You visit websites every day, sites with names like Google or Wikipedia and with addresses like google.com or wikipedia.org. Most of us don’t take the time to think about what that address means, or how the address system works. It’s a shame we don’t appreciate this more, because the Domain Name System — the system that makes it possible to find a website by typing in a name — is one of the key innovations that makes the internet work.
What is the Internet?
The internet is nothing more (or less) than a network of computers (or, more accurately, a network of networks). Lots of different computers have content — websites, documents, databases, pictures, application, videos — which the owners of those computers make publicly accessible. All these different computers are linked together to form local networks, which are linked to form regional networks, which are linked to form the world wide web — the network of networks we call “the internet.”
How Do Computers Identify Each Other?
Computers identify each other using long strings of numbers — identification numbers we call “IP Addresses.” These numbers are generated by the computers themselves according to algorithms and systems which guarantee they will be unique. Much like telephone numbers, there are tiers of uniqueness — many people may have the number
867-5309, but only one phone within the
321 area code has that number, and there is only one
321 area code within the United States.
IP Addresses, like phone numbers, make it easy for the computers to communicate with each other but — again, much like phone numbers — they are not particularly meaningful to humans. You might be able to memorize a phone number (especially if you set it to music, but it is much easier to use a phone book or directory.
The Domain Name System
The Domain Name System is that directory. Rather than requiring everyone to keep their own directory and making users type meaningless numbers into their browsers, the DNS maps domain names to IP Addresses.
The Domain Name System is a distributed directory — there is not one, single authoritative list that has every single domain name and its associated IP Address. Rather, responsibility for groups of addresses is divided into domains.
In pre-internet English, a “domain” referred to two different concepts:
- A territory over which an authority exercises control
- A body of knowledge; a subject area.
It turns out that both of these make a lot of sense for how the domain name system works: the authority for each domain exercises control over that domain by being the recognized “expert” (or authority) on a particular body of knowledge — the knowledge of which domain names should be associated with which IP Address.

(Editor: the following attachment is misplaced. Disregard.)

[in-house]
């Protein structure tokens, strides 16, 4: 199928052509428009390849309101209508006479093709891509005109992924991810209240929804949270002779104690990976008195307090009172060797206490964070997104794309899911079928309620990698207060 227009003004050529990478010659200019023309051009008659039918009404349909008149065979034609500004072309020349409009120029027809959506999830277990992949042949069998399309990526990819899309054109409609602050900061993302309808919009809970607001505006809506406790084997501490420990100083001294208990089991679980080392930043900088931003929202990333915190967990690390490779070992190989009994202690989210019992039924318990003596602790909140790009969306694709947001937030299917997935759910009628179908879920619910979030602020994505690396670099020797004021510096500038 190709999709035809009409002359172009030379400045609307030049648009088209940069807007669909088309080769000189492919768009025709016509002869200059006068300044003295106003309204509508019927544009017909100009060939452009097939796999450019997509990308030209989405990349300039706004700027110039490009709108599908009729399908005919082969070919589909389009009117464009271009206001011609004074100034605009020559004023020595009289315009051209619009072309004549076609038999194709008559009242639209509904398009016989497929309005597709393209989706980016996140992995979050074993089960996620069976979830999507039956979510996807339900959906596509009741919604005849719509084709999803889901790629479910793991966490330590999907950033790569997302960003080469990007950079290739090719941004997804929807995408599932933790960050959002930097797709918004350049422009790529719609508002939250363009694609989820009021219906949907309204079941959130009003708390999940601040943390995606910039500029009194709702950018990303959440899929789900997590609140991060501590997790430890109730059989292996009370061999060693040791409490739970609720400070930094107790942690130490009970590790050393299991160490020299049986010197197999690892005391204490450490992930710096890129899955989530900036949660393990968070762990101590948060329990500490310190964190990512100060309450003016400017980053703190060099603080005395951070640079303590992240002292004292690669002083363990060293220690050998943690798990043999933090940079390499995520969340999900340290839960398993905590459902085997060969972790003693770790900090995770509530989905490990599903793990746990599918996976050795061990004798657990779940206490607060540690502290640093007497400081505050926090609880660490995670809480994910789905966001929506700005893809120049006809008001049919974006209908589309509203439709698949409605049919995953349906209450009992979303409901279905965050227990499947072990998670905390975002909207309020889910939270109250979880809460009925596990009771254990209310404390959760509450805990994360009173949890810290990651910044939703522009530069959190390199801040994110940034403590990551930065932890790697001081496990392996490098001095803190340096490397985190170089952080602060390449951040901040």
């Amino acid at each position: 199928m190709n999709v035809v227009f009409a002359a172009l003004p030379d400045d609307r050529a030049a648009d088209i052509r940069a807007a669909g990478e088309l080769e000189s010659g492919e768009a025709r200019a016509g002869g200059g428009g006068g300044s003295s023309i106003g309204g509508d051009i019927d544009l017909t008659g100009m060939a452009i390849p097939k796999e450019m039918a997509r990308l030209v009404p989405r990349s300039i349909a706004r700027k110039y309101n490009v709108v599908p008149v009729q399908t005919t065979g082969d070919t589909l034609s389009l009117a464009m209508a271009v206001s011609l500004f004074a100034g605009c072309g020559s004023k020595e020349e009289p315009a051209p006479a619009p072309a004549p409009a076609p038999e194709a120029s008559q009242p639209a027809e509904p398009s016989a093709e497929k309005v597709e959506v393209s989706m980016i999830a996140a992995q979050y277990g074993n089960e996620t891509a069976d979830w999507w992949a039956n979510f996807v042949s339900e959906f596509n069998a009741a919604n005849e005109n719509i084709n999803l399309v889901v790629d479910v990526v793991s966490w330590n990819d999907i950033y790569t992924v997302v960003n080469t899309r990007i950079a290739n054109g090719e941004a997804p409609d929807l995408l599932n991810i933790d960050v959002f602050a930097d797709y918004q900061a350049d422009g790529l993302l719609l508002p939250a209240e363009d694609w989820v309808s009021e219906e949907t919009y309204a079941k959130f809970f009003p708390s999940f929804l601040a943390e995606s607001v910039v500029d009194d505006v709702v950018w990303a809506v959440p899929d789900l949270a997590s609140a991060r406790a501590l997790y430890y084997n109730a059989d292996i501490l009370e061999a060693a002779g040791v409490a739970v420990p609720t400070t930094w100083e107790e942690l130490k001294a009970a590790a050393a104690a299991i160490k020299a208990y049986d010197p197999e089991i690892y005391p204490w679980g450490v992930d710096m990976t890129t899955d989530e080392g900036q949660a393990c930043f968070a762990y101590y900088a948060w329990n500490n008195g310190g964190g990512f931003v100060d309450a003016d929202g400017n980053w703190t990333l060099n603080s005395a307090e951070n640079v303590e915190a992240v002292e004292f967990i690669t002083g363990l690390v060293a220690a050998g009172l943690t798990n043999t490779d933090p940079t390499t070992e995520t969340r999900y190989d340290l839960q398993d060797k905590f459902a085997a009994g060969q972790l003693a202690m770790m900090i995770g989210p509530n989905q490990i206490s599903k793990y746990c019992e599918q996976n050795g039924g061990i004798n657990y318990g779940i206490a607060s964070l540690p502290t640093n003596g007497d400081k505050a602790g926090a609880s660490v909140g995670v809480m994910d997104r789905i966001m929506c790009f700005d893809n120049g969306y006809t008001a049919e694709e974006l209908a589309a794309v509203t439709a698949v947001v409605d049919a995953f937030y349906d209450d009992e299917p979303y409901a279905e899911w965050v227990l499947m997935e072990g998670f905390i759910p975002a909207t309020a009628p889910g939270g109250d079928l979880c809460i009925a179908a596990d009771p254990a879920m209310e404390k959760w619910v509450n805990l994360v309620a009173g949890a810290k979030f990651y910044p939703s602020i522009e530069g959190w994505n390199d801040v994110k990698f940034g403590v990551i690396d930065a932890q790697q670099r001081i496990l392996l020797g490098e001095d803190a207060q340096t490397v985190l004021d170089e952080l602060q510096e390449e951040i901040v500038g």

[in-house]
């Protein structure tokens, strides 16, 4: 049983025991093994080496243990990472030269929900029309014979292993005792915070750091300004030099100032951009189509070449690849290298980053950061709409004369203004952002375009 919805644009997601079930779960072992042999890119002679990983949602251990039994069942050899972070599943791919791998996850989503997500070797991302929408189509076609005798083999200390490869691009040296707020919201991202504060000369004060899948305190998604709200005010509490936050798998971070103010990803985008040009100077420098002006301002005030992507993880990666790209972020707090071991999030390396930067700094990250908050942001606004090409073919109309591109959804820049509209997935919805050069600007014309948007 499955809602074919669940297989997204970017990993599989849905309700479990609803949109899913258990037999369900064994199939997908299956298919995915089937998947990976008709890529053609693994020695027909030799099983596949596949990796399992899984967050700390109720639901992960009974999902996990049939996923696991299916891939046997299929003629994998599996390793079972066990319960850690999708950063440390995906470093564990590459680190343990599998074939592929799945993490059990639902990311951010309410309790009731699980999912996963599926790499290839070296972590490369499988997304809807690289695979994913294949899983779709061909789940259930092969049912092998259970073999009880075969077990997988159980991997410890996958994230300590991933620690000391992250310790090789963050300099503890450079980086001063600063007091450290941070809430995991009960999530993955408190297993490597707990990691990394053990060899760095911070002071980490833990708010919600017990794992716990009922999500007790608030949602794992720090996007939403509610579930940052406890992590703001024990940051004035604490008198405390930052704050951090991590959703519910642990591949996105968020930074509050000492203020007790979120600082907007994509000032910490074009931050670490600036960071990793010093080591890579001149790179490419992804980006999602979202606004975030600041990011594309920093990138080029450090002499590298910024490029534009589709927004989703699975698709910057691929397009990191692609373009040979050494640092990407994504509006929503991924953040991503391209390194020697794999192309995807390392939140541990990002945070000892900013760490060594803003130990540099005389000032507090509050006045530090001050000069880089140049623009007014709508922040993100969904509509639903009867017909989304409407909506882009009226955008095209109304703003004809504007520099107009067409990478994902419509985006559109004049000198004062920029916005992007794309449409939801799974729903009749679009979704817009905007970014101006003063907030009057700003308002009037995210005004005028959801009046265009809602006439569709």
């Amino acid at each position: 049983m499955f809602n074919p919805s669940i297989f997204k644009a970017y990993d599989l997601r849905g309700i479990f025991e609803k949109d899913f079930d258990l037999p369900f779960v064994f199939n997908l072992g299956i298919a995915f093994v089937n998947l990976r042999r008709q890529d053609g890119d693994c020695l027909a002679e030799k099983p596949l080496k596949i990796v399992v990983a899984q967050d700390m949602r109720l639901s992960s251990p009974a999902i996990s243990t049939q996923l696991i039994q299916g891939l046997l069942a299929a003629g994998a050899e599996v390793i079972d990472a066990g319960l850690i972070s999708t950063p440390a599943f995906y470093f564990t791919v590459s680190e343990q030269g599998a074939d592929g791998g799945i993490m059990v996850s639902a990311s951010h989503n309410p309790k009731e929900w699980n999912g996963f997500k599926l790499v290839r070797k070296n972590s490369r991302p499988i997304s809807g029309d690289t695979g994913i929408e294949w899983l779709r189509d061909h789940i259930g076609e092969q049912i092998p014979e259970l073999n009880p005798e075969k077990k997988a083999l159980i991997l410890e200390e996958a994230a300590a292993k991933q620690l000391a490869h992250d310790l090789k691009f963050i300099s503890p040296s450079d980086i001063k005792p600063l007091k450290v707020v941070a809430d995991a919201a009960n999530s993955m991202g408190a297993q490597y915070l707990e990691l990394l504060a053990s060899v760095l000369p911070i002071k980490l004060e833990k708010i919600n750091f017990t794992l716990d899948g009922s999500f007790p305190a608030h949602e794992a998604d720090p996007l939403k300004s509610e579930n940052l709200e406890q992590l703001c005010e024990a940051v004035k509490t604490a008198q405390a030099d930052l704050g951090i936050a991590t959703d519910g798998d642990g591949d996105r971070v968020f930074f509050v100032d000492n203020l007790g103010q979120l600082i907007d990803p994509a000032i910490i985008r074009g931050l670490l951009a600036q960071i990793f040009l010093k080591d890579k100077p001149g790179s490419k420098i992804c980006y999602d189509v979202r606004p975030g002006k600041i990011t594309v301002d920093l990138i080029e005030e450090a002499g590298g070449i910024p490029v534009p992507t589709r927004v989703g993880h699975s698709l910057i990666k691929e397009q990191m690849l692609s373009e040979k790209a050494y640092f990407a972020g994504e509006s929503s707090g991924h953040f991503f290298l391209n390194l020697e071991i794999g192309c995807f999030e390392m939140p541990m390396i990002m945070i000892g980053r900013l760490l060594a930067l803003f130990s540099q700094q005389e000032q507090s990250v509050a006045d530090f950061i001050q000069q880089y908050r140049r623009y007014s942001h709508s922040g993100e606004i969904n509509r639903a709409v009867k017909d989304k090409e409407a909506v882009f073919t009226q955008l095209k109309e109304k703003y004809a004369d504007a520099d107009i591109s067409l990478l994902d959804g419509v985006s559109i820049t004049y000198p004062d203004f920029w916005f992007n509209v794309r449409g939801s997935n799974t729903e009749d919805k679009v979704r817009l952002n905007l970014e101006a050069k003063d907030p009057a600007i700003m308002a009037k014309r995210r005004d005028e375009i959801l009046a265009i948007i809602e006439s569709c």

You can visit Google using either a domain name or an IP address. Try clicking each to see what happens.
The root domain in the DNS is the DNS itself — the entire internet. ICAAN (the Internet Corporation for Assigned Names and Numbers) exercises authority over the domain name system as a whole.
Below the root domain are the Top Level Domains (TLDs). These are well-known as domain-name extensions:
.edu, and so forth.
ICAAN has the final authority over who manages each of those domain name extensions. It exercises that authority by managing the root nameservers. What do the root nameservers do? They tell you where to find information on the TLD nameservers.
Each TLD nameserver has information on the domains under it — or, more precisely, it has information on each domain’s nameserver. The domain nameserver is the one that finally tells you the IP Address associated with the domain name that you are looking for.
This is easier to understand if you follow how a request is made by your web browser.
Converting a Domain Name Into an IP Address
You want to visit a website with the address
example.com. The following things happen:
- Your browser sends a message to the root nameserver: “Where can I find
- The root nameserver responds with information about the
- The browser now asks the
.comnameserver the same question, “Where can I find
.comnameserver responds with information about the
- The browser send the same message to the
example.comnameserver, “Where can I find
example.comnameserver tells the browser the IP address to use for the request.
- The browser sends a message to the IP Address specified.
- The content at
example.comis delivered to the browser.
The Purpose of TLDs
The different “domain extensions” or Top Level Domains each have generally-recognized meanings, only some of which are officially enforced.
Some of the more important TLDs include:
.com— Commercial sites. This is the most popular, and most valuable, TLD.
.org— Generally understood to mean “non-profit organization,” but that is not an enforced rule. Anyone could use a
.orgdomain name for a personal or even a commerical (for-profit) business. (Though running a
.orgsite as a business seems, at the very least, misleading, and may be unethical.)
.edu— This is used only for colleges and universities, and its use is restricted.
.gov— Used only by the United States Government.
While other TLDs are growing in popularity, the .com TLD is still the most recognizable, and is used by more than 50% of all websites.
There are many other of the
gTLDs, or “Generic” Top Level Domains. There are also country-code TLDs (ccTLDs), which are used within each country —
Country code domain names are the only two-letter TLDs — all others are three letters or more. Sometimes, country-code TLDs have been used as if they were generic TLDs. This happens when the country-code has another meaning. For example, Tuvalu’s code is
.tv, which is used frequently by video sites.
There are also many “new” or “extended” gTLD names, made available over the last few years through recent action by ICANN. These gTLDs, such as
.club open up a wide range of possible domain names.